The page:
The team at La Jolla IVF led by Dr. Smotrich are hon­oured to have con­trib­uted in some way to the thou­sands of ba­bies that live around the world and who bring joy to their par­ents. We har­bour the hope that one day when th­ese chil­dren have fam­i­lies of their own, we will still be here for them to visit us with the next gen­er­a­tion. For truly, the great­est gift of all is that of Life and so the cy­cle con­tin­ues.

La Jolla IVF is more than just a baby-mak­ing ma­chine. We hope and trust it is the epit­ome of a mar­riage be­tween Sci­ence and Soul.

“La Jolla IVF is not sim­ply a fer­til­ity business, but a home away from home for those seek­ing to ful­fill a

hu­man need”

When was La Jolla IVF founded?

In 1997, one of the first cases that Dr. Smotrich took care of as a pri­vate re­pro­duc­tive physi­cian in­volved a gay male cou­ple. About 15 years ago, a gay male cou­ple de­sir­ing to start a fam­ily ap­proached Dr. Smotrich to per­form an egg do­na­tion/ ges­ta­tional surrogacy case for them. At this time, Dr. Smotrich still used an IVF lab­o­ra­tory that was at­tached to a hos­pi­tal and there­fore he had to ask the hos­pi­tal per­mis­sion to ex­e­cute the case. The hos­pi­tal it­self agreed in prin­ci­ple but sev­eral staff mem­bers had is­sues. As a re­sult, Dr. Smotrich had to move the case to another IVF lab­o­ra­tory. It was this case that gave Dr. Smotrich the im­pe­tus to build his own cen­tre with its own op­er­at­ing room and at­tached IVF lab­o­ra­tory. From th­ese hum­ble begin­nings, La Jolla IVF was “born”. The no­tion that all who de­sire a fam­ily should be able to avail them­selves of treat­ment is one of the un­der­pin­nings of La Jolla IVF’s mis­sion.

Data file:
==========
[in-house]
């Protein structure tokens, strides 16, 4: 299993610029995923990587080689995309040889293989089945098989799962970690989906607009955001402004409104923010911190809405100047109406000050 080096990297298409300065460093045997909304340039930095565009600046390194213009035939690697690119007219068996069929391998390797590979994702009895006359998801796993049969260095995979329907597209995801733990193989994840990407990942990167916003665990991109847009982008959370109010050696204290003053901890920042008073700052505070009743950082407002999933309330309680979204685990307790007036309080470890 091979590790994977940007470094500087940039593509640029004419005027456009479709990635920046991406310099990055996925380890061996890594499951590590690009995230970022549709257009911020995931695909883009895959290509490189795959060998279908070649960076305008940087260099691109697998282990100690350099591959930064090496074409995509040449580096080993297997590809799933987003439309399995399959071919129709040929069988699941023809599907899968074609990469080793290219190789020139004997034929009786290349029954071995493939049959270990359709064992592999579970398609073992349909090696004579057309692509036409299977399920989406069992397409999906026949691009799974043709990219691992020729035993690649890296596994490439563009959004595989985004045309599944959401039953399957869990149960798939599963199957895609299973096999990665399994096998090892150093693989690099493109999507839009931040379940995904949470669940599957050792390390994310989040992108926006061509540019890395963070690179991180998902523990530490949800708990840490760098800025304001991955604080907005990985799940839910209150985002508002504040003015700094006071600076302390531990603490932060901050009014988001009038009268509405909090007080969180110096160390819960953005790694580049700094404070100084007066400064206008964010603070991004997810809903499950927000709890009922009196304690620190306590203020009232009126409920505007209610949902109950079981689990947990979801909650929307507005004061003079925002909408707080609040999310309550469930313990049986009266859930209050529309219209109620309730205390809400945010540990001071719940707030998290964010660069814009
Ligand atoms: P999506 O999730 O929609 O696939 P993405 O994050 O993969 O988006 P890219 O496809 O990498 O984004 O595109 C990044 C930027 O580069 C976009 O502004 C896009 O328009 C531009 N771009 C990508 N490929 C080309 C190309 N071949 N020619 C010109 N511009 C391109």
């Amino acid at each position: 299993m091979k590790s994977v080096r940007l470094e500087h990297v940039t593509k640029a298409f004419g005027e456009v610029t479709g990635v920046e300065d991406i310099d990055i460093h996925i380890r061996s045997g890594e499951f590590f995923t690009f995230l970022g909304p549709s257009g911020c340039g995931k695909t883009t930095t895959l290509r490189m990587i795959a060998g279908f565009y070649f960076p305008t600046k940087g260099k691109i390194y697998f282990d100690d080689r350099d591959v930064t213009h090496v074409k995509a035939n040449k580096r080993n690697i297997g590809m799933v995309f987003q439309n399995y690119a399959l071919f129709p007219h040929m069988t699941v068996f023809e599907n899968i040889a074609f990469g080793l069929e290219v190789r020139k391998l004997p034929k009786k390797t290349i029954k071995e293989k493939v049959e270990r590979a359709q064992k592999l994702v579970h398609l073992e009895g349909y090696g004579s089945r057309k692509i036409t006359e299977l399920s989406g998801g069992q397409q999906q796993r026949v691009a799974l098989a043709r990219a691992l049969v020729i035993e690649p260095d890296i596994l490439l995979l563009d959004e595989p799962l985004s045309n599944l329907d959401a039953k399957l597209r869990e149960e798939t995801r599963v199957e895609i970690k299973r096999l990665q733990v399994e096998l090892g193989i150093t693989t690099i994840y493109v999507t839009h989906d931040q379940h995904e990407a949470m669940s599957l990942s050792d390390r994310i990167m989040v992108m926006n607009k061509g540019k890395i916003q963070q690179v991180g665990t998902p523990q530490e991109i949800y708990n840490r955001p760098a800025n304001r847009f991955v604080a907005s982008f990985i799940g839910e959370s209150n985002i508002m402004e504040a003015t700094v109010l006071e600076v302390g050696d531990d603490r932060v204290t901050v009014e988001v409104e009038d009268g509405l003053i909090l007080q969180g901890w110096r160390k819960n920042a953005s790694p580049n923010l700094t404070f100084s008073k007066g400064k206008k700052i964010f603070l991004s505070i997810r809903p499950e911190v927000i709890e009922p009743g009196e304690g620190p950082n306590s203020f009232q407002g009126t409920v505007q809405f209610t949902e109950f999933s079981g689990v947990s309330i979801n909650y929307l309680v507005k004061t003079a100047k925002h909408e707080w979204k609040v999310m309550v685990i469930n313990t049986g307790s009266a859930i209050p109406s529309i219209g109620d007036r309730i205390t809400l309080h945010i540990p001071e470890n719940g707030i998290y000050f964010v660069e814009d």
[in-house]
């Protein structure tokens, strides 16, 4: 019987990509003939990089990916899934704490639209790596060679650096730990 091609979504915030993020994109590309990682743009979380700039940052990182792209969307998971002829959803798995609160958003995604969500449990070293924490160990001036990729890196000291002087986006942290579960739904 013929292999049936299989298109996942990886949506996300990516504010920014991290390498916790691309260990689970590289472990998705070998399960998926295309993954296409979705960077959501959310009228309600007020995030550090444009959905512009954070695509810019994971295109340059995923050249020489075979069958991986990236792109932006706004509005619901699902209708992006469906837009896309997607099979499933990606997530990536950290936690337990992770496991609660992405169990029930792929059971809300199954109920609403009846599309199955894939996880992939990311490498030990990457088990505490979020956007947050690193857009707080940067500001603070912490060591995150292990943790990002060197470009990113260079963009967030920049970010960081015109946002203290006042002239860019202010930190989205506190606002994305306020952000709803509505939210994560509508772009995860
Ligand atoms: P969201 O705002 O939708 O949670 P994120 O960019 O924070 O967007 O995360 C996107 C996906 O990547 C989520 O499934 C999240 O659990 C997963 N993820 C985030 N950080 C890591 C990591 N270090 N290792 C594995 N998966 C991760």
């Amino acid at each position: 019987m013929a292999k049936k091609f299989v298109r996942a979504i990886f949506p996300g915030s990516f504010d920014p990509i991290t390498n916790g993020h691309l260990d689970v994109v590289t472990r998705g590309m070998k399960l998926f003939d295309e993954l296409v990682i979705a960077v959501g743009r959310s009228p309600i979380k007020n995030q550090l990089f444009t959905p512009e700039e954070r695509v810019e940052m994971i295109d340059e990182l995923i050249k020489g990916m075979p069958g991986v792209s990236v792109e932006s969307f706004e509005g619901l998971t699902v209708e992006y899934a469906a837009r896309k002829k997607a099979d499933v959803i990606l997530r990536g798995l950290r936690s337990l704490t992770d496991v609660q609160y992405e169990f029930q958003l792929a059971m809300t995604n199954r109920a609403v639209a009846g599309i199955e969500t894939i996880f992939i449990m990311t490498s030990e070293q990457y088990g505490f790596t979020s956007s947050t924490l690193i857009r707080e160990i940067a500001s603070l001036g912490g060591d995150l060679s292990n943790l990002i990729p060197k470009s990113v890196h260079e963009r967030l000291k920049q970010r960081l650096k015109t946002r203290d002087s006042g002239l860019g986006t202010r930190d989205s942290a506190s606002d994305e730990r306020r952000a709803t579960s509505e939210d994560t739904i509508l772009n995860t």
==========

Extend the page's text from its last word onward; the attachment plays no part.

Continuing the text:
What ser­vices does La Jolla IVF of­fer les­bian cou­ples want­ing a child?

La Jolla IVF and Dr. Smotrich of­fer a full ar­ray of re­pro­duc­tive ser­vices to les­bian cou­ples – from low tech to high tech. Les­bian cou­ples (sin­gles) can use a sperm donor (ei­ther fresh or frozen sperm from a known sperm donor or frozen sperm sam­ples from a sperm bank). De­pend­ing on the par­tic­u­lar­i­ties of the case, the cou­ple can then ei­ther have ar­ti­fi­cial in­sem­i­na­tion or, if needs be, can pro­ceed di­rectly to IVF. In some cou­ples we have seen both part­ners want to be preg­nant at the same time so both fe­males want to carry the preg­nancy; in other cou­ples one of the part­ners may do­nate the eggs and the other part­ner may carry the baby. We have had many les­bian cou­ples who, for the first child, the one part­ner gives the eggs and the other part­ner car­ries the preg­nancy and when they come back for baby num­ber 2 or 3 they change the part­ner as to who do­nates the eggs and the other part­ner then car­ries the baby or ba­bies (as it turns out from time to time).